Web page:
I once took a collage workshop where an array of beautiful handmade paper was spread on every surface, and we could choose which sheets we wanted to work with.  When we finished the first collage, the instructor then told us to gather all the scraps left over, and use these to make another collage.  After the initial spike of anxiety, this challenge had a kind of thrill, as I worked within limits, spurring on my creativity.   I liked the 2nd collage even more than the first one, and it was satisfying to use the scraps, the leavings, and create something new.  I keep the two collages in my studio(1st one on the right, 2nd one on the left), a reminder of two kinds of working–one out of an abundance of materials, an array on every surface, and another out of sparseness.  Too few choices can lead to a paucity, a deficit, but too many choices can lead to overwhelm.

Scraps of Glass in the Studio.
Scraps of Glass in the Studio.

In making mosaics, I create a lot of fragments.  The nature of cutting glass, and tile, is like sculpting or woodcarving, paring away the material until the form is revealed.  Fortunately in mosaic, the fragments are every bit as valuable as the original uncut glass or tile.  For a couple years I saved all the tiniest bits, because I hated to imagine throwing them out.  Then one day I noticed that I had enough to cover a surface, and I was using them in delight.  I opened an tin of jagged scraps, non-linear ones, and set myself the challenge of making a mandala with them.  I used only fragments in the center, and then relented and let myself cut some larger pieces for the border.  My definition of “large” is still quite small, at least according to my husband.  Working with these scraps must be akin to scrappy quilts, crazy quilts, all the ways to use up the stash of small pieces, and make something new.

Scrappy Mandala in Progress by Margaret Almon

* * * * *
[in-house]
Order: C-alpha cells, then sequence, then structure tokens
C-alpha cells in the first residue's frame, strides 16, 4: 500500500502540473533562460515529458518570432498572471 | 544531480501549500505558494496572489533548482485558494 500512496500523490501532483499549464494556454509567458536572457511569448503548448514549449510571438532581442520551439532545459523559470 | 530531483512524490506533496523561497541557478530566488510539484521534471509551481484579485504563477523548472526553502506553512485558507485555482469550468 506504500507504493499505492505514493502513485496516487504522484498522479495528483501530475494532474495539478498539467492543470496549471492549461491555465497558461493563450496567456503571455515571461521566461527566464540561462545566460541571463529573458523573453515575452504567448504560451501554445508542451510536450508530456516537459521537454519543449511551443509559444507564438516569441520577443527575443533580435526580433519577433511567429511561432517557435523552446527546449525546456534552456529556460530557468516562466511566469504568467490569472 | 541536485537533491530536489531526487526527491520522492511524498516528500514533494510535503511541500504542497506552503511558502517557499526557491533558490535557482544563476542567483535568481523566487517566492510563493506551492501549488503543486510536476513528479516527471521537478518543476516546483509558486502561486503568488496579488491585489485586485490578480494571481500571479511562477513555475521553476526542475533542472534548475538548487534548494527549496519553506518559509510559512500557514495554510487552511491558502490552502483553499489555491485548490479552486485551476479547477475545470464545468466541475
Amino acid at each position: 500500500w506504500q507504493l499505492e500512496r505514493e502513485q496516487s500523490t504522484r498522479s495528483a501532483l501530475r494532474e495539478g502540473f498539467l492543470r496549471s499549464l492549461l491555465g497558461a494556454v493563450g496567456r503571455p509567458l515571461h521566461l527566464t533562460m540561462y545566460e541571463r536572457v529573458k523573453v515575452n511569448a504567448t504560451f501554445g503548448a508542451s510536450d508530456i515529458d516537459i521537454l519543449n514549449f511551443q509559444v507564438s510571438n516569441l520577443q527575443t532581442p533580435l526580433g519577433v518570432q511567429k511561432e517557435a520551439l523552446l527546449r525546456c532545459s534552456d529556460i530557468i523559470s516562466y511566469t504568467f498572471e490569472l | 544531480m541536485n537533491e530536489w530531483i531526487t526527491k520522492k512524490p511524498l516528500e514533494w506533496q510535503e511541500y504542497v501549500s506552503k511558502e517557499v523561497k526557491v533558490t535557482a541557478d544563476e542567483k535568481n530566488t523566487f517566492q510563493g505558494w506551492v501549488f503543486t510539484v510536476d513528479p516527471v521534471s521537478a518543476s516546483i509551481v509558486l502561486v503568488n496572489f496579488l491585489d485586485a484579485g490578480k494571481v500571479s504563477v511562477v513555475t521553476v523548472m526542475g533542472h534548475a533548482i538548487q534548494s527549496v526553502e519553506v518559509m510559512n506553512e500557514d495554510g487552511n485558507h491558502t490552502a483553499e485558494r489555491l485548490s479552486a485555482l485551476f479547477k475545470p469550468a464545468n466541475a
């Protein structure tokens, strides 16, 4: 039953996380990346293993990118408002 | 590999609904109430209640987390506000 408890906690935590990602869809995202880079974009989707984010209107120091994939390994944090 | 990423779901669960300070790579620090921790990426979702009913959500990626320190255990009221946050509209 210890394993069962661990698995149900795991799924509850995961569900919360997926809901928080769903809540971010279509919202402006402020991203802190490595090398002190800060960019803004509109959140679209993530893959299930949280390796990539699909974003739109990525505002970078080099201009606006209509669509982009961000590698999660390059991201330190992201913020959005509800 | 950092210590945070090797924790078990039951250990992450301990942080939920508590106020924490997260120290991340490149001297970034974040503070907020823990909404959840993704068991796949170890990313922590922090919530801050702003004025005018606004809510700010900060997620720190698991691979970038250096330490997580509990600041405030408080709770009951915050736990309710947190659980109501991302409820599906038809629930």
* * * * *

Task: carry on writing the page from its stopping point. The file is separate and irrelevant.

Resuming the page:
Scrappy Mandala in Progress by Margaret Almon

Scrappy Mandala Grouted

Over at Stratoz:

Stratozpheric Suncatcher from Scraps

What art should you like? What art should you make?

Bear Paw Quilt Stained Glass by Wayne Stratz.
Bear Paw Quilt Stained Glass by Wayne Stratz.

I’ve been contemplating the “shoulds” that keep recurring in my mind, careening about in arbitrariness. My husband’s love of his grandmother’s quilts led him to a desire to make his own quilts, and after surviving a class in which he was surrounded by calico, he began his elegant patchwork of batik and abstraction. He was mighty good at matching points and seams. His summer as an assistant to his father, a draftsman, aided in this. He finished the quilt top, and then it sat in a dresser drawer, because basting seemed tediously daunting.

This is where he lands in the limbo of what he should do–finish the quilt with a multitude of tiny stitches, slog through. Fortunately, the quilt top came up in conversation with a friend who loves quilting, who practically demanded to finish it, and a bartering deal was struck, whereby Wayne made a 99 piece stained glass panel inspired by a bear paw design quilt block in exchange for the finished quilt. He enjoyed making that stained glass. 99 pieces was a challenge, but not a duty.

I remember taking a drawing class in 2005, and loving it. Suddenly seeing the world, knowing that I carried the ability within me to interpret the world on paper. I didn’t have to research it, or carry anything but pen and paper. I wanted to draw everything. Drawing draws you close to your subject, an intimate way of seeing, noticing things that were invisible to you just seconds before. In the midst of this the “shoulds” butted in, and insisted I needed to be making collages, because I was good at making collages. This voice has seemingly infinite energy, a persistent whine. It simply wants to perpetuate itself. It’s not sophisticated enough to actually encourage creativity, but pretends that it is helping you. In a moment of courage, I decided to set collaging aside. It was scary. You can recognize the “should” voice because it quickly degenerates in doom, into dire visions of failure and worthlessness.

There is no reference manual that indicates exactly which are you should love, hang on your walls, or create. You are your own reference.